A dowel is a cylindrical rod, usually made from wood, plastic, or metal. In its original manufactured form, a dowel is called a dowel rod. Dowel rods are often cut into short lengths called dowel pins. Dowels are commonly used as structural reinforcements in cabinet making and in numerous other applications, including:

Trapezoidal thread form Screw thread profiles with trapezoidal outlines

Trapezoidal thread forms are screw thread profiles with trapezoidal outlines. They are the most common forms used for leadscrews. They offer high strength and ease of manufacture. They are typically found where large loads are required, as in a vise or the leadscrew of a lathe. Standardized variations include multiple-start threads, left-hand threads, and self-centering threads.

British Standard Pipe (BSP) technical standards for screw threads that has been adopted internationally for interconnecting and sealing pipes and fittings by mating an external (male) thread with an internal (female) thread. It has been adopted as standard in plumbing and pipe fitting, except in North America, where NPT and related threads are used.

The distinction between real value and nominal value occurs in many fields. From a philosophical viewpoint, nominal value represents an accepted condition, which is a goal or an approximation, as opposed to the real value, which is always present.

Screw Type of fastener characterized by a thread wrapped around a cylinder core

A screw and a bolt are similar types of fastener typically made of metal, and characterized by a helical ridge, known as a male thread. Screws and bolts are used to fasten materials by the engagement of the screw thread with a similar female thread in the matching part.

United States Standard thread, also known as Sellers Standard thread, Franklin Institute thread and American Standard thread, is a standard for inch based threaded fasteners and washers.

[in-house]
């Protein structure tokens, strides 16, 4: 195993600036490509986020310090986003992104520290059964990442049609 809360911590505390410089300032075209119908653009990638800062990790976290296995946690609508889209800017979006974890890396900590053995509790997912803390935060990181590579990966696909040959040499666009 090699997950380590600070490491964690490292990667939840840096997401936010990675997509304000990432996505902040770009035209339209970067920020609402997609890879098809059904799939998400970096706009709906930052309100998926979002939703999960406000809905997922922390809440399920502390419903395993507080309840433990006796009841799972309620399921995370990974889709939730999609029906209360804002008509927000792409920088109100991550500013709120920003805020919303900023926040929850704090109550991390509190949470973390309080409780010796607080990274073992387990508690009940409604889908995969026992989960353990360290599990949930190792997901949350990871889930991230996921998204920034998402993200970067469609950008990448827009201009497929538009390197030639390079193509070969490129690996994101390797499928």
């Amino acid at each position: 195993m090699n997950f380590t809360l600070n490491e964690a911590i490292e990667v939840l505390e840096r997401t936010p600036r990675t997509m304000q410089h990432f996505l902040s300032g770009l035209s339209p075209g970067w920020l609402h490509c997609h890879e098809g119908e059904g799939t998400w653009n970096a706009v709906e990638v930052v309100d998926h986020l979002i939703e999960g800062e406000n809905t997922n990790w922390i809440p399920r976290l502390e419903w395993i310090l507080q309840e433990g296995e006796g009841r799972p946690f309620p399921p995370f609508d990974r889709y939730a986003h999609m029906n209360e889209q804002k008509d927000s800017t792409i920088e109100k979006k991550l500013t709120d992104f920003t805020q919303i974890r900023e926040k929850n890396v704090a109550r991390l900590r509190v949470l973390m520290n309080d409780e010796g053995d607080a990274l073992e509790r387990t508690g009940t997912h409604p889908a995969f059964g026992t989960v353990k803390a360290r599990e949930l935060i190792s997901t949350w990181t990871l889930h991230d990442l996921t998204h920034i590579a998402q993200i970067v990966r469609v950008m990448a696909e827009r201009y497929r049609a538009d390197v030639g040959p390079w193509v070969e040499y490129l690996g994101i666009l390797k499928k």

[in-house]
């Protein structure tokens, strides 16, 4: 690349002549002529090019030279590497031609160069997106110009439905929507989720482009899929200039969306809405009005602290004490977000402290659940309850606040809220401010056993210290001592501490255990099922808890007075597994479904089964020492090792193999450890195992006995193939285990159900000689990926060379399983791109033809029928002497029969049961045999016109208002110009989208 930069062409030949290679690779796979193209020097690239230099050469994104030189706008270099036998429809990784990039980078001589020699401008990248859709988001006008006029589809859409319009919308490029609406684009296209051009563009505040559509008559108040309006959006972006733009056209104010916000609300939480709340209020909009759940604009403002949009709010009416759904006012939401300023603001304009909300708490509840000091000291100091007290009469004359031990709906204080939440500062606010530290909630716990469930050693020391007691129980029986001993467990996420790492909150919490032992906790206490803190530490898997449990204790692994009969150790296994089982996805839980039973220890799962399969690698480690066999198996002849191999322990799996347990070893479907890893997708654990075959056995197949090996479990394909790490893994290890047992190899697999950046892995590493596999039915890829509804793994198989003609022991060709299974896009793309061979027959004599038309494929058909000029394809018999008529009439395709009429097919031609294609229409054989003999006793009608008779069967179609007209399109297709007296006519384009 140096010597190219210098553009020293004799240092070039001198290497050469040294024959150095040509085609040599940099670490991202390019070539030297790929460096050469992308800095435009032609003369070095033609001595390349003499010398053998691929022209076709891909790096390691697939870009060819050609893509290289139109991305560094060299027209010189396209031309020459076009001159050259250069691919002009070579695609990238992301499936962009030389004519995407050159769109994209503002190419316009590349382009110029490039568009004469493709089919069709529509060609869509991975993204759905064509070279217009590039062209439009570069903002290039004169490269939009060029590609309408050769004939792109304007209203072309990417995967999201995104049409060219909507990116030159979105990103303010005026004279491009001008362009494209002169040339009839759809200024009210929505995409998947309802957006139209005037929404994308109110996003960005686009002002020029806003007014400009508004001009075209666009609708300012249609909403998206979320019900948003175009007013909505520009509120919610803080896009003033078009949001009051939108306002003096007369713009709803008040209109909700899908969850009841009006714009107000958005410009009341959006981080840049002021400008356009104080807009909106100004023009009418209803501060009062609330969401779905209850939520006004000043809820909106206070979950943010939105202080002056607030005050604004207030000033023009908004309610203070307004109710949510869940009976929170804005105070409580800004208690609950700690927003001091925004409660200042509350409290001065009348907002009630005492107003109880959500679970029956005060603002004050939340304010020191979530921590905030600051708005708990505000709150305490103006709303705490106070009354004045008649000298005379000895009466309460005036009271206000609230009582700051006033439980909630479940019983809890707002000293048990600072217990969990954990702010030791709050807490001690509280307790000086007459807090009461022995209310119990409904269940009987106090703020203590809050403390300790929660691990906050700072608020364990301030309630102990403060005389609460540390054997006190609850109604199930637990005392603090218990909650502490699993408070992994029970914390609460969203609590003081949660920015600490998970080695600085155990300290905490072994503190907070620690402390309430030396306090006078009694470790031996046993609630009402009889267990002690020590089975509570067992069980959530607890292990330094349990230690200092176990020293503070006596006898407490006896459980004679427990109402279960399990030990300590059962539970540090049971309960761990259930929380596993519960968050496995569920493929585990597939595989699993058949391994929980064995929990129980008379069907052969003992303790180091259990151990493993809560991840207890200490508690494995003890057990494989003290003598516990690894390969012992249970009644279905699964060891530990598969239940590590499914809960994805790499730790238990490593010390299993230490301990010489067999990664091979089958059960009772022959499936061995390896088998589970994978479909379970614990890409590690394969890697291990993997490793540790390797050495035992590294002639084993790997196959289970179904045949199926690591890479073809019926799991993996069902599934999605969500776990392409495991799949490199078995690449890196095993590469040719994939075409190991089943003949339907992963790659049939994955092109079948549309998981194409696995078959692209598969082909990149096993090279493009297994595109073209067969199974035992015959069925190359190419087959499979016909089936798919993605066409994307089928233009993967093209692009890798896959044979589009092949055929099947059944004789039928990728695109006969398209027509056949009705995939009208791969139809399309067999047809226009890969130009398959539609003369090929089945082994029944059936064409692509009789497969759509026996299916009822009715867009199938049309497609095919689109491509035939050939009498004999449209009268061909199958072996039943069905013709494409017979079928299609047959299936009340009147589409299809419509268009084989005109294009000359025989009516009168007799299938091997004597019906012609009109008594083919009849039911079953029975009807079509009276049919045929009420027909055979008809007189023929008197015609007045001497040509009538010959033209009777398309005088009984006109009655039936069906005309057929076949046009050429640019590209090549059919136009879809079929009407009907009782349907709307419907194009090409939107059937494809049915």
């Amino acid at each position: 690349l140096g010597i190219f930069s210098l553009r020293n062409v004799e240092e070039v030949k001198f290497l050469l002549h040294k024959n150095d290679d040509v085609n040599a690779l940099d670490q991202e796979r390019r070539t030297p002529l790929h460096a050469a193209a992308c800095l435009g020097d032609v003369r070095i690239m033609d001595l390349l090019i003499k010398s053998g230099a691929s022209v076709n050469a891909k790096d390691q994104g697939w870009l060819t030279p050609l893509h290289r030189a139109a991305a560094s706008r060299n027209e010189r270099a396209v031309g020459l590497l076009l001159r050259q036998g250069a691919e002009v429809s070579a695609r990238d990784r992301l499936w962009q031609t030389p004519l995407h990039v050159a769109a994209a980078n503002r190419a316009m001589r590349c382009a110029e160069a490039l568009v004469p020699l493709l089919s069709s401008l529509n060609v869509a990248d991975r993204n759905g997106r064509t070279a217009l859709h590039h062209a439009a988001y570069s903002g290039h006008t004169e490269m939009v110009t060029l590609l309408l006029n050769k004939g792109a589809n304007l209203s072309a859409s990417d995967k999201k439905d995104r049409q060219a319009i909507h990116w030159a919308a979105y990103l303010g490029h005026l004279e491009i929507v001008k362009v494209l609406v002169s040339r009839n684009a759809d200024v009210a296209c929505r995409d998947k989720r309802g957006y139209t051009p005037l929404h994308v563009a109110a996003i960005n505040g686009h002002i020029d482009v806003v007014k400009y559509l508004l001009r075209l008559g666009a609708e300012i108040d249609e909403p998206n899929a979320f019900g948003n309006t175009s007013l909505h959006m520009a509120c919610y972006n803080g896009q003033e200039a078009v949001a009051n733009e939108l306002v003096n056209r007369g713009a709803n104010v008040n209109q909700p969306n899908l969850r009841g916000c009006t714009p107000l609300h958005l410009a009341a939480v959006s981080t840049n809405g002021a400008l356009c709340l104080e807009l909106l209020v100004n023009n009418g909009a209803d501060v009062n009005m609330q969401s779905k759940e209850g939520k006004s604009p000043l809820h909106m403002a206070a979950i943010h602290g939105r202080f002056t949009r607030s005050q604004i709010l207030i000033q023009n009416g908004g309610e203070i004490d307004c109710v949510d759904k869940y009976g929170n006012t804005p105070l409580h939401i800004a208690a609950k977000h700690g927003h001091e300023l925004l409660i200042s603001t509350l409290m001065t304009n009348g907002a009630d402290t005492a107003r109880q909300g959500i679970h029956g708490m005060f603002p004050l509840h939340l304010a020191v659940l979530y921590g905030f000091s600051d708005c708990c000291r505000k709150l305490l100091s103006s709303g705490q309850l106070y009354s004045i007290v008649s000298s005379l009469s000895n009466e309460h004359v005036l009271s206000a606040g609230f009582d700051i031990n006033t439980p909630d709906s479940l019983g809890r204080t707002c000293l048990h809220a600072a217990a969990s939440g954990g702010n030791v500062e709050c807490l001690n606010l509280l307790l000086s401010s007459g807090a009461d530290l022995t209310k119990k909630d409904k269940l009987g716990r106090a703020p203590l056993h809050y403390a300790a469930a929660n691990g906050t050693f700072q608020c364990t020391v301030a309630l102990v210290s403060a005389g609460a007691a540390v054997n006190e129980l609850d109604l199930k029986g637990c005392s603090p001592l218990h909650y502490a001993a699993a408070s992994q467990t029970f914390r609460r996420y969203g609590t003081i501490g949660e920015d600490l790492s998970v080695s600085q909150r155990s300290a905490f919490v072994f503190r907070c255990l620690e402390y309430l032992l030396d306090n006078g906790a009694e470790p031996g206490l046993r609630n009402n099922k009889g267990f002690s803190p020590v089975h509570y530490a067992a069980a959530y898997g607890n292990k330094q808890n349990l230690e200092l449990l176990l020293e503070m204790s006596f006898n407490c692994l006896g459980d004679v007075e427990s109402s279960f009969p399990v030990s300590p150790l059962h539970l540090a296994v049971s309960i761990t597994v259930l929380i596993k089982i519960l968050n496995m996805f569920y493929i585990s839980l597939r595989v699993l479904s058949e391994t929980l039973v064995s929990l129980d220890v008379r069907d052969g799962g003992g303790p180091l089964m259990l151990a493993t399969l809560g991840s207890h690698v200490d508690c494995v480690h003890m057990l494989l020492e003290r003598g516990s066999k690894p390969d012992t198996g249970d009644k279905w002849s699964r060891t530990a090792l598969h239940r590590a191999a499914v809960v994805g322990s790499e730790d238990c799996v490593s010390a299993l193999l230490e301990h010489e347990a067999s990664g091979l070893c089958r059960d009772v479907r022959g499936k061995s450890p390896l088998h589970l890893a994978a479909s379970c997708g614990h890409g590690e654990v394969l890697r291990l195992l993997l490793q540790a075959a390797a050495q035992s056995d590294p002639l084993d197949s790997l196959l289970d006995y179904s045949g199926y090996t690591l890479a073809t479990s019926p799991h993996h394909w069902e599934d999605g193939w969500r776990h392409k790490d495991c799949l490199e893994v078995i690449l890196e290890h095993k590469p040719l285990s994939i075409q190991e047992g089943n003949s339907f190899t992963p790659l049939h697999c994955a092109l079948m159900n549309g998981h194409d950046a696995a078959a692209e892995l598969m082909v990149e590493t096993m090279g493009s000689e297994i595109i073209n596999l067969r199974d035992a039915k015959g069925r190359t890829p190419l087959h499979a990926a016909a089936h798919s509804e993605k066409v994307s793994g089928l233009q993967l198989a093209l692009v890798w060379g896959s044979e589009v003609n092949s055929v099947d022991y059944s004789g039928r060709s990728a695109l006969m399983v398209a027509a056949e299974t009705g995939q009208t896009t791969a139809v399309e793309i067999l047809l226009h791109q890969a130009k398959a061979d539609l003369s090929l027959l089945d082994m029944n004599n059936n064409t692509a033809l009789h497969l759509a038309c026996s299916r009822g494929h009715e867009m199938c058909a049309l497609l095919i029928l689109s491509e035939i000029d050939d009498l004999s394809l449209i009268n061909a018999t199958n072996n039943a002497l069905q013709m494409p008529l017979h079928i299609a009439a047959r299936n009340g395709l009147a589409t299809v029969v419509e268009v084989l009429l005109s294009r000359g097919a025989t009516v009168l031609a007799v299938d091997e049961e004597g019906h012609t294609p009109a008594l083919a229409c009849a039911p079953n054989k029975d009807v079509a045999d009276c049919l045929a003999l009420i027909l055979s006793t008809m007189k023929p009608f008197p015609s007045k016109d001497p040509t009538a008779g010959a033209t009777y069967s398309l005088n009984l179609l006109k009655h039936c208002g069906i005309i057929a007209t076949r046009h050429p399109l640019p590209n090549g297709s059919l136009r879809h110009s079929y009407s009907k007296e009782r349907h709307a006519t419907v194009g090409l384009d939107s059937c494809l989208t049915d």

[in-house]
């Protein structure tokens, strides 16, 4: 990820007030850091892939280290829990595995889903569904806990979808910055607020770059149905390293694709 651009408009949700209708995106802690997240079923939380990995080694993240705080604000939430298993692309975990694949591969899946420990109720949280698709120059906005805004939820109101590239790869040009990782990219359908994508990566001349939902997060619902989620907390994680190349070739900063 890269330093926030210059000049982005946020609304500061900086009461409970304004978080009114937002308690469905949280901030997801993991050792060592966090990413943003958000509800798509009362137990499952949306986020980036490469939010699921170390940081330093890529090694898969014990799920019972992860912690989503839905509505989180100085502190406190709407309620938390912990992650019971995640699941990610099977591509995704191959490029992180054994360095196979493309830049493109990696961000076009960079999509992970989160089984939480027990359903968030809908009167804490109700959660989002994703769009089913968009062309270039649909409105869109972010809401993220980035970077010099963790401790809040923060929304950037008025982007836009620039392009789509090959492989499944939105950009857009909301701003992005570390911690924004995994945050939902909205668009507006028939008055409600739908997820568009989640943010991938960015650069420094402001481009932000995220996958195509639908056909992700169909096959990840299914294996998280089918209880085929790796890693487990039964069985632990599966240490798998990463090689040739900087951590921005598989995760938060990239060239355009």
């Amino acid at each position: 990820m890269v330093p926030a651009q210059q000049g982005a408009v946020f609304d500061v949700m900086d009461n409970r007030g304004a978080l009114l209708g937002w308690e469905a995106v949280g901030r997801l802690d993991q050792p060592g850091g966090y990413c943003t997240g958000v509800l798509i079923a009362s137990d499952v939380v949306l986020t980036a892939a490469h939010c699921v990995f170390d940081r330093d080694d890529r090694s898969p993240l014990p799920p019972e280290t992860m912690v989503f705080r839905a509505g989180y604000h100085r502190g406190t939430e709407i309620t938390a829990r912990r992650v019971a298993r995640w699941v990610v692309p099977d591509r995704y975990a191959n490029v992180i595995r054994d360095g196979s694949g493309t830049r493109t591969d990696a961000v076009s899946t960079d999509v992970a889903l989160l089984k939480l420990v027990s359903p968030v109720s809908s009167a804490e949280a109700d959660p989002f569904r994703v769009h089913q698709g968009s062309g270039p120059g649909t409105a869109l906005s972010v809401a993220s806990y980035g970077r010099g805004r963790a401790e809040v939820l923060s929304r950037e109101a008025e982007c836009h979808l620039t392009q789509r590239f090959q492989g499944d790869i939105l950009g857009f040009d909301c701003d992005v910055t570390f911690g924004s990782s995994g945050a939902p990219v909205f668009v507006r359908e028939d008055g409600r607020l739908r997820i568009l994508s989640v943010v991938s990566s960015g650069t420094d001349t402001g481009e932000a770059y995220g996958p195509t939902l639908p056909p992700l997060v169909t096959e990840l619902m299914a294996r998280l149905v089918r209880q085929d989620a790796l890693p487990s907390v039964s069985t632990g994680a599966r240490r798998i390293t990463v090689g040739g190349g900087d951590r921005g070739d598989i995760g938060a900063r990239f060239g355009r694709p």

ISO 898 is an international standard that defines mechanical and physical properties for metric fasteners. This standard is the origin for other standards that define properties for similar metric fasteners, such as SAE J1199 and ASTM F568M. It is divided into five (nonconsecutive) parts:

ISO 965 is an International Organization for Standardization (ISO) standard for metric screw thread tolerances. It specifies the basic profile for ISO general purpose metric screw threads (M) conforming to ISO 261.

The Swiss-designed Thury screw thread is a metric thread standard that was developed in the late nineteenth century for screws used in scientific and horological instruments. The thread is named after Marc Thury, an engineer and professor at the University of Geneva who contributed heavily to the standard's development.

The Löwenherz thread is a largely obsolete metric thread form designed in the late nineteenth century and frequently applied in precision instruments. It is named after Dr. Leopold Löwenherz, who was the director of the metrology institute Physikalisch-Technische Bundesanstalt in Berlin.

Preferred metric sizes are a set of international standards and de facto standards that are designed to make using the metric system easier and simpler, especially in engineering and construction practices. One of the methods used to arrive at these preferred sizes is the use of preferred numbers and convenient numbers such as the Renard series, the 1-2-5 series to limit the number of different sizes of components needed.


  1. ISO/TC/ 1 Business Plan, 2007-03-05, Version 1.3. Table 3: The market share of each screw thread, p. 7.
  2. ISO 68-1:1998 ISO general purpose screw threads – Basic profile – Part 1: Metric screw threads. International Organization for Standardization.
  3. Oberg et al. 2000 , p. 1706
  4. ISO 261:1998 ISO general purpose metric screw threads – General plan. International Organization for Standardization. 17 Dec 1998.
  5. 1 2 ISO & DIN13
  6. ISO 262:1998 ISO general purpose metric screw threads – Selected sizes for screws, bolts and nuts. International Organization for Standardization. 17 Dec 1998.
  7. "Final report" (PDF).
  8. ISO 965 in the Catalogue on the Official ISO website